On Direct MF Plans, Ethics, Conflict of Interest and All That Sort of Thing

Published: April 12, 2013 at 2:11 pm

Last Updated on

Scenario 1: A certified (certifiable?) financial planner tells his client: “do you want to invest in direct mutual funds? They may give better returns but did you know that this is only suitable for those who can choose and manage their funds on their own? You don’t need to take this burden on yourself, let me (continue to) do this for you”. (I can of course get a fee from you for investment advice alone but I want trail commissions from your investments too. Besides, if you go ‘direct’ I have to get the MF fund portfolio history from you and not from the AMC. This is too much of a pain for me analyze and advice). Bracketed sentence thought but not spoken.

Scenario 2: A certifi… financial planner discusses in length in his blog tax efficiency of certain debt instruments and how even small post-tax return differences can matter.  In his next post he covers direct vs. regular plans of MFs. He mentions in passing how direct plans can result in a return difference of about 0.4-0.7% each year and then goes on to discuss para after para about the disadvantages of investing directly.  Through his blog, needless to say, he is on a mission to promote financial awareness and literacy.

Source: Casey Wheeler Consulting

Let us look at them again:

Scenario 1: The certifi… financial planner A. True story? True enough story? Exaggeration? I will be happy to think so but scenario 2 worries me.

Scenario 2: The certifi… financial planner B. True enough story based on composite planner behaviour and quite disturbing, to say the very least. Here are few such articles (more can easily be found):

Lengthy process, but higher returns in direct MFs

Direct Plans are not a threat to genuine Financial Planners/Advisors

(registration required)

MF direct plan investment to have tax implications

Why is scenario 2 disturbing?

A certified financial planner has a very specific code of conduct and set of ethics to follow. These include:

  •  “….not place personal gain or advantage before the client’s interests.”
  • “not solicit clients through false or misleading communications..”
  • “…honesty and disclosure of material conflicts of interest.”
  • “Professionalism requires the Financial Planning professional, individually and in cooperation with peers, to …serve the public interest.”

I strongly believe one-sided articles by CFPs in which the disadvantages (to the investor) of going ‘direct’ are overtly emphasized, giving the impression that they are insurmountable are violations of the CFP code of conduct/ethics. None, repeat none of the issues mentioned in these articles are insurmountable.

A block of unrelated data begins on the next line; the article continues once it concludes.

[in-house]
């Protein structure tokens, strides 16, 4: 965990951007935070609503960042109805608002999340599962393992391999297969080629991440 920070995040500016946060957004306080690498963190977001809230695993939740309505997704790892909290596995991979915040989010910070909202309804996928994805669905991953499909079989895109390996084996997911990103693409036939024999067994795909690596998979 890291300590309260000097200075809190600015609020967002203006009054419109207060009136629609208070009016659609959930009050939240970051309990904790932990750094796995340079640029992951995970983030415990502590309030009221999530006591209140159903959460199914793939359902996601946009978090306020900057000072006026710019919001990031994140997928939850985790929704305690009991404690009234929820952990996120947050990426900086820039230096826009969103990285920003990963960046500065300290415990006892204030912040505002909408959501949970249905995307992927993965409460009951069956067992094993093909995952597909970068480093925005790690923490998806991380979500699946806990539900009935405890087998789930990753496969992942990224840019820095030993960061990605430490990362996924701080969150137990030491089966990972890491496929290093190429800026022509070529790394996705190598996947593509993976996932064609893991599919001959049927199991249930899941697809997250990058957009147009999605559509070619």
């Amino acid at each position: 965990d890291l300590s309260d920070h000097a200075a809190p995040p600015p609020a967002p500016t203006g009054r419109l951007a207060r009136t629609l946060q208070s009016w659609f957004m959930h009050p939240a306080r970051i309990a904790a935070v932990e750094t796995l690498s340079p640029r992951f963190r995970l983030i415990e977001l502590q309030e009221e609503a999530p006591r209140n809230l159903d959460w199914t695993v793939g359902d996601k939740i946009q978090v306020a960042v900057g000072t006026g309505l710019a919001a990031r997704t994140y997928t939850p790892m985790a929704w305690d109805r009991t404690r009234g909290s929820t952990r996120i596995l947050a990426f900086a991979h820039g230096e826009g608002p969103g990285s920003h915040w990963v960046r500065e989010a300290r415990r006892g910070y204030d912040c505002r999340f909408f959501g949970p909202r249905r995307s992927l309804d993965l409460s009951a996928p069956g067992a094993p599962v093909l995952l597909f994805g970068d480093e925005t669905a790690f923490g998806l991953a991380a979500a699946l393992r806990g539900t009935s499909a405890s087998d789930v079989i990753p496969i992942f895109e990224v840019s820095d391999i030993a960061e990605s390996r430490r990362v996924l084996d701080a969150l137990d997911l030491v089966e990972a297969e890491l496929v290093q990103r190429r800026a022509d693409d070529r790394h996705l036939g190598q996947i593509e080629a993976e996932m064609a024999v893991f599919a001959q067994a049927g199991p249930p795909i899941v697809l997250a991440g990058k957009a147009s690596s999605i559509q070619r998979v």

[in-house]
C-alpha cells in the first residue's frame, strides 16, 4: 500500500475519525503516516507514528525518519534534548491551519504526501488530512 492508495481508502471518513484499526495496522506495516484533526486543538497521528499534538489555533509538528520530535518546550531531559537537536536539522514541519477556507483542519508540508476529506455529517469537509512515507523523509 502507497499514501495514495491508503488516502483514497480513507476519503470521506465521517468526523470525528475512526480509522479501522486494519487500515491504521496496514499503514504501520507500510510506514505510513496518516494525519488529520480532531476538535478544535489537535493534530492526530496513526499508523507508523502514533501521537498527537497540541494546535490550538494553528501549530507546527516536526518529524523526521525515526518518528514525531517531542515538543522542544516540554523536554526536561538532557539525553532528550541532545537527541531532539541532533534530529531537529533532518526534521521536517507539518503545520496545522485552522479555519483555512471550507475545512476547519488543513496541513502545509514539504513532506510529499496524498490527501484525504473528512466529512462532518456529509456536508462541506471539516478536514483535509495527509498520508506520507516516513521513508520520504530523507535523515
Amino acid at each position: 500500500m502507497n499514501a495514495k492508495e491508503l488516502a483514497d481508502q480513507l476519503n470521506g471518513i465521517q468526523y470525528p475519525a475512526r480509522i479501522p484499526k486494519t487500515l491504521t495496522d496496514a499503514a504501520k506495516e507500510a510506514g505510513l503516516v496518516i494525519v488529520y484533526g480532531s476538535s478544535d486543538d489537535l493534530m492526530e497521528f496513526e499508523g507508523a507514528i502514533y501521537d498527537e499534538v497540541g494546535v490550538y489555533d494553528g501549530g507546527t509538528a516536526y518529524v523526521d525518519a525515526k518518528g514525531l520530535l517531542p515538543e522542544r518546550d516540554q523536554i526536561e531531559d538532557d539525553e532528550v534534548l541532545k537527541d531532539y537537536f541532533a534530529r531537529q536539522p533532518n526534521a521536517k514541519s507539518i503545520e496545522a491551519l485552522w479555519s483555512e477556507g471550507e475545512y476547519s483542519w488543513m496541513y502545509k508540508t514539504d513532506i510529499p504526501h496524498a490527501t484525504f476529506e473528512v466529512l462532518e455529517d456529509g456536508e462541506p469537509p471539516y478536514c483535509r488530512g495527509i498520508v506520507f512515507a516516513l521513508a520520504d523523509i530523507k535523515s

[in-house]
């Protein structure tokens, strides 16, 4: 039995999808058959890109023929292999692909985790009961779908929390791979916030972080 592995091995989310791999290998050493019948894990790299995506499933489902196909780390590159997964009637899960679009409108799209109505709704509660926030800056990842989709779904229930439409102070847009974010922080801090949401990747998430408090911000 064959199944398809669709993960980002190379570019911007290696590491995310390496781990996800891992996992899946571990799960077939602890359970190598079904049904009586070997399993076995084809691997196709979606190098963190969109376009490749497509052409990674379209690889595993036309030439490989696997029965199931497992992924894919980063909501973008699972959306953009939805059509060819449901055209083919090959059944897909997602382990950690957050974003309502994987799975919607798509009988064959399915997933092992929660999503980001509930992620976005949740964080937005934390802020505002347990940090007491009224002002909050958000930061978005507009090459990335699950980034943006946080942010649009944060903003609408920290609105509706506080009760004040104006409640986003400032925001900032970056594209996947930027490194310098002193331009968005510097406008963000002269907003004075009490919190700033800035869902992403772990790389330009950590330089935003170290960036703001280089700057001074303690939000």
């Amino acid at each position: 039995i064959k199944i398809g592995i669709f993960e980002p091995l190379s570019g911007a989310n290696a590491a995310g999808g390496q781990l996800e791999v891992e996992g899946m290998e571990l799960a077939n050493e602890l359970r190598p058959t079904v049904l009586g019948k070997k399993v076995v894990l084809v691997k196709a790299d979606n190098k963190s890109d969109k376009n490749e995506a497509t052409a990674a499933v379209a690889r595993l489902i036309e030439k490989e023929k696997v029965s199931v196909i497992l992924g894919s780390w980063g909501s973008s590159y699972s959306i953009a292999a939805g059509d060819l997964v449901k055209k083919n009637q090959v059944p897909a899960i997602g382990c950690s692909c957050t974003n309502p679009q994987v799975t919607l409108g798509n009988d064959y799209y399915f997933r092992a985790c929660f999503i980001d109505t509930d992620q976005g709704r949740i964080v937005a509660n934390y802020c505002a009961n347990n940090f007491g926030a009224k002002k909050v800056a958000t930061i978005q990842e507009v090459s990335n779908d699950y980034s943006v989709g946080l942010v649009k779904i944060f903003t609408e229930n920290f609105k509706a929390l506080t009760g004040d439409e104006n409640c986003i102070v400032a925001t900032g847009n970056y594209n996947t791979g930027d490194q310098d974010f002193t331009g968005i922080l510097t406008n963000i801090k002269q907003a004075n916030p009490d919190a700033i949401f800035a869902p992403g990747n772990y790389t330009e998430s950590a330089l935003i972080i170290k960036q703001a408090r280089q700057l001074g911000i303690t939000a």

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A fee-based planner (one who gets a fee for planning and commissions from AMCs for MF investments) advising against direct plans is a blatant instance of conflict of interest.

Not trying to say everyone is doing it, but that enough people are. Few planners to their credit do encourage their clients to go ‘direct’. Incidentally Value Research Online has also joined in the tamasha. One day they advice: (Direct plans are the) Best mode of investing in mutual funds. The very next day their CEO (under pressure?) writes, Direct, Indirect or Nothing?, nearly reversing the stand.

What are the issues?  If investors go direct,

  1. fee-based financial planners will lose out on trail-commissions.
  2. fee-based financial planners cannot retrieve investor data feeds (transactions, redemptions etc.) from the AMC. They will have to get the information from the investor and work on it. This may take longer. Here is an extreme statement: “advisor will no longer have access to investor’s information and therefore portfolio reviews and rebalancing, shifting from equity to debt funds depending on goals, strategic asset allocation may not be possible.”
  3. intermediaries/distributors will lose business

What can/should planners do?

  1. The first issue is financial. More than 90% of planners are fee-based. So I would think there is a strong enough dependence on commissions for survival. Fee-based planners will have to charge a higher fee to the direct investor. Many have started doing this. A separate service for ‘direct investors can also be provided. Sadly no one wants to consider this possibility.
  2. The second issue is a non-issue. To say rebalancing may not be possible with a direct investor client is nonsense. To say this will cause errors borders on incompetence. Clearly mention to the client that it his/her responsibility to provide portfolio information. A fee can be charged for extra work put in by the planner to analyze the information from the client.